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Vaginal Discharge: At a Glance

By The Manual's Editorial Staff,

Vaginal Discharge : Normal or Abnormal?

A normal discharge from the vagina can result from normal changes in estrogen levels. For example, a normal discharge may occur during pregnancy or during the menstrual cycle a few days before the egg is released. Birth control pills and sexual arousal can affect the amount and appearance of a discharge.

Typically, a normal discharge has no odor and is milky white or thin and clear.

Internal Female Genital Organs

What Causes an Abnormal Discharge?

  • Chemicals that irritate the genital area, such as those in hygiene products, bubble bath, laundry detergents, or contraceptive foams and jellies

  • Certain infections, such as bacterial vaginosis and yeast infections (candidiasis)

  • Certain sexually transmitted diseases, such as trichomoniasis, chlamydial infection, and gonorrhea

  • A foreign object (such as a forgotten tampon) in the vagina

  • Poor hygiene

  • Cancer (rarely)

What Makes a Vaginal Discharge Abnormal?

  • Heavier than usual

  • Thicker than usual

  • Puslike

  • Frothy

  • White and clumpy (like cottage cheese)

  • Grayish, greenish, yellowish, or blood-tinged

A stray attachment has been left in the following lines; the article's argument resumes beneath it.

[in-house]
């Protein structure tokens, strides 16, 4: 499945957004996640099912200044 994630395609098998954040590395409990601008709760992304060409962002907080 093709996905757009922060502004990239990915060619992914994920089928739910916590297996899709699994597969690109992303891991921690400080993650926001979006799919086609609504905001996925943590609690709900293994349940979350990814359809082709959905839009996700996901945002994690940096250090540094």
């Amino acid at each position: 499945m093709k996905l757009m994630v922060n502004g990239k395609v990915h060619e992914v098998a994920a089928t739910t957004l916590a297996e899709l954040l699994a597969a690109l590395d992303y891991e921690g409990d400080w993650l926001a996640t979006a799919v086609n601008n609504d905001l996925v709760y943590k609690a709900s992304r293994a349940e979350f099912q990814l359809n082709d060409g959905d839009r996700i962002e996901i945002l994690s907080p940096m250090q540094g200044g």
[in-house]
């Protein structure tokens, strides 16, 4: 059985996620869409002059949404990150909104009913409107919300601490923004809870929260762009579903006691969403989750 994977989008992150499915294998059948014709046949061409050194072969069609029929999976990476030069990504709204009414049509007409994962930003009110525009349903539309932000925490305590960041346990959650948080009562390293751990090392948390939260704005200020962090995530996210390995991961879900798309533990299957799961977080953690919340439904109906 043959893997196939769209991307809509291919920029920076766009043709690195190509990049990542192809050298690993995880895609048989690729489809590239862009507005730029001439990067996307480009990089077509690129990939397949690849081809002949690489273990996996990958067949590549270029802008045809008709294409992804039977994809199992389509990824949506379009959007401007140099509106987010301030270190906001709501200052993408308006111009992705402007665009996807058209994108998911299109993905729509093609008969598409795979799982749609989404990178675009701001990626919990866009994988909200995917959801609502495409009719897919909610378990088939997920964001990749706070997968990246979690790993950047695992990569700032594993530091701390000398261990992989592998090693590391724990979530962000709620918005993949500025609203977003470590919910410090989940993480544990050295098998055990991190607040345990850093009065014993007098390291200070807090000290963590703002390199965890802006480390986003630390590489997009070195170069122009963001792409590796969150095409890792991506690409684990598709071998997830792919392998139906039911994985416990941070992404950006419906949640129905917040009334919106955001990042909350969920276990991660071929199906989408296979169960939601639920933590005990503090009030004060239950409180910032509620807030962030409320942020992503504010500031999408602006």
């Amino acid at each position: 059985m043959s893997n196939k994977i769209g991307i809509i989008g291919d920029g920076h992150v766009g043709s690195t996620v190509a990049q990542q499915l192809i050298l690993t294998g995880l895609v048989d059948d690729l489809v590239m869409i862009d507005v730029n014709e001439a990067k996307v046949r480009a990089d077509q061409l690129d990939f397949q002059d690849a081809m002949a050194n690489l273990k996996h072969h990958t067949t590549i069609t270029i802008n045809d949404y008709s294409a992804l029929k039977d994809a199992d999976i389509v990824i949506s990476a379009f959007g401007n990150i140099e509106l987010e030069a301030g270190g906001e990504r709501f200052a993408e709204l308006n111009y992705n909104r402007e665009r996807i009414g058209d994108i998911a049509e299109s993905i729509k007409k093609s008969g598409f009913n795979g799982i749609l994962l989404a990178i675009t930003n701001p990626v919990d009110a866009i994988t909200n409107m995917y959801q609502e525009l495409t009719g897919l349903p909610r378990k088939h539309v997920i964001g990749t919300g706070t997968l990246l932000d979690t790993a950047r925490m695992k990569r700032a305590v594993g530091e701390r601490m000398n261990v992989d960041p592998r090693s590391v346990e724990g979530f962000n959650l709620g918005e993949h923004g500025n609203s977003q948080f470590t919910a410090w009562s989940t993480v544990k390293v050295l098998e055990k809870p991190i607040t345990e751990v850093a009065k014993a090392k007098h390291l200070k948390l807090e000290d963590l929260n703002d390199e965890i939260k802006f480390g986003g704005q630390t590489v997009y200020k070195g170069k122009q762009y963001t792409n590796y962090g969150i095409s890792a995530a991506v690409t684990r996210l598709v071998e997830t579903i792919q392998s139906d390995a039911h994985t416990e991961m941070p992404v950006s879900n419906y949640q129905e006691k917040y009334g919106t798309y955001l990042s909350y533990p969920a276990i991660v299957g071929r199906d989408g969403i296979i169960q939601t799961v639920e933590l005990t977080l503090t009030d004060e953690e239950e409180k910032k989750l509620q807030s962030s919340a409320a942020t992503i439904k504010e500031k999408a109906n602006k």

• Foul- or fishy-smelling

  • Accompanied by itching, burning, a rash, or soreness

Warning signs for women with an abnormal discharge

In women with an abnormal discharge, the following are cause for concern:

  • In girls, a fever or a yellow or green discharge with a fishy odor
  • Severe abdominal or pelvic pain or pain that lasts more than 2 hours
  • Drainage of pus, a fever, or other signs of infection in the reproductive organs
  • Stool in the vaginal discharge
  • A bloody discharge after menopause

Women or girls with warning signs should see a doctor within a day unless the only warning sign is stool or blood in the discharge. Then, a delay of several days is not likely to be harmful.

For a full discussion, see Vaginal Discharge and Overview of Vaginal Infections.

What the Doctor Does

Doctors typically do a pelvic examination. They use an instrument called a speculum to spread the walls of the vagina apart. They then examine the vagina and the cervix (the lower part of the uterus). The photos below show what they might see if certain infections were causing the vaginal discharge.

Treating a Vaginal Discharge

The underlying condition is corrected or treated if possible. For example, bacterial vaginosis is treated with antibiotics.

To help relieve symptoms

  • Keep the genital area as clean as possible.
  • Wash the area every day without soap, and dry thoroughly.
  • If soap is necessary, use a mild, nonallergenic soap, and rinse and dry thoroughly.
  • Change underwear once a day.
  • For soreness and itching, place ice packs on the genital area, sit in a warm sitz bath, or flush the area with lukewarm water squeezed from a water bottle.
  • Use good hygiene (wipe from front to back, wash hands after bowel movements and urinating, and do not finger the genital area).
  • Do not use any products that consistently irritate the area.
  • Do not use feminine hygiene sprays, and do not douche.

Did You Know...

  • Douching can often remove normal, protective bacteria from the vagina, increasing the risk of infection.

If symptoms are moderate or severe and general measures do not help, drugs (such as a corticosteroid cream) may be needed.

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